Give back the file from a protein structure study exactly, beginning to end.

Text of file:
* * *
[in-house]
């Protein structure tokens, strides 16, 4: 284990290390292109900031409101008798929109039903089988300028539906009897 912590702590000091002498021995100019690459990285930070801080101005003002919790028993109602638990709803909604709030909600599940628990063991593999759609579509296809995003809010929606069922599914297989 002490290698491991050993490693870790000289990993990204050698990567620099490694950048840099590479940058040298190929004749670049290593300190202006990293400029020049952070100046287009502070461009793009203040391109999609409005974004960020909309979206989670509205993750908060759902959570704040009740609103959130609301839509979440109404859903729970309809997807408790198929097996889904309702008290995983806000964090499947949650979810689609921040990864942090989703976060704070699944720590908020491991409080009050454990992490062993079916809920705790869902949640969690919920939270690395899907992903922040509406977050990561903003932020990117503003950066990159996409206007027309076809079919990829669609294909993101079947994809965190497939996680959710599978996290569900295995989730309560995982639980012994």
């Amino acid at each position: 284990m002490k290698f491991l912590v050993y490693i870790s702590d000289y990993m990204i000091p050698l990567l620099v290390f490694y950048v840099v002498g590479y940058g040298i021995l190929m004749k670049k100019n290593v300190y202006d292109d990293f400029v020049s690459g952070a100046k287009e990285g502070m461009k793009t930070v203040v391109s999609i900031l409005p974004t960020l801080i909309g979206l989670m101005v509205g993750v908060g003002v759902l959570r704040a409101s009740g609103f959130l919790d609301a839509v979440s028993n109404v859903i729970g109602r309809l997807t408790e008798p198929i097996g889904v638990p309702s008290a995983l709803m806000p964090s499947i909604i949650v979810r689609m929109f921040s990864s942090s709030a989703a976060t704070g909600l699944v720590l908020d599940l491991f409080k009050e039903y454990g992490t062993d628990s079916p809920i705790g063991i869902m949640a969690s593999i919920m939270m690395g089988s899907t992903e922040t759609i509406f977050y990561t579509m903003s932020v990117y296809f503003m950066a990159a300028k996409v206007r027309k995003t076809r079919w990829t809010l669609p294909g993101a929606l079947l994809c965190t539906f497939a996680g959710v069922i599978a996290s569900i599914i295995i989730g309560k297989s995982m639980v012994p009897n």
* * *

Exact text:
[in-house]
């Protein structure tokens, strides 16, 4: 284990290390292109900031409101008798929109039903089988300028539906009897 912590702590000091002498021995100019690459990285930070801080101005003002919790028993109602638990709803909604709030909600599940628990063991593999759609579509296809995003809010929606069922599914297989 002490290698491991050993490693870790000289990993990204050698990567620099490694950048840099590479940058040298190929004749670049290593300190202006990293400029020049952070100046287009502070461009793009203040391109999609409005974004960020909309979206989670509205993750908060759902959570704040009740609103959130609301839509979440109404859903729970309809997807408790198929097996889904309702008290995983806000964090499947949650979810689609921040990864942090989703976060704070699944720590908020491991409080009050454990992490062993079916809920705790869902949640969690919920939270690395899907992903922040509406977050990561903003932020990117503003950066990159996409206007027309076809079919990829669609294909993101079947994809965190497939996680959710599978996290569900295995989730309560995982639980012994």
């Amino acid at each position: 284990m002490k290698f491991l912590v050993y490693i870790s702590d000289y990993m990204i000091p050698l990567l620099v290390f490694y950048v840099v002498g590479y940058g040298i021995l190929m004749k670049k100019n290593v300190y202006d292109d990293f400029v020049s690459g952070a100046k287009e990285g502070m461009k793009t930070v203040v391109s999609i900031l409005p974004t960020l801080i909309g979206l989670m101005v509205g993750v908060g003002v759902l959570r704040a409101s009740g609103f959130l919790d609301a839509v979440s028993n109404v859903i729970g109602r309809l997807t408790e008798p198929i097996g889904v638990p309702s008290a995983l709803m806000p964090s499947i909604i949650v979810r689609m929109f921040s990864s942090s709030a989703a976060t704070g909600l699944v720590l908020d599940l491991f409080k009050e039903y454990g992490t062993d628990s079916p809920i705790g063991i869902m949640a969690s593999i919920m939270m690395g089988s899907t992903e922040t759609i509406f977050y990561t579509m903003s932020v990117y296809f503003m950066a990159a300028k996409v206007r027309k995003t076809r079919w990829t809010l669609p294909g993101a929606l079947l994809c965190t539906f497939a996680g959710v069922i599978a996290s569900i599914i295995i989730g309560k297989s995982m639980v012994p009897n």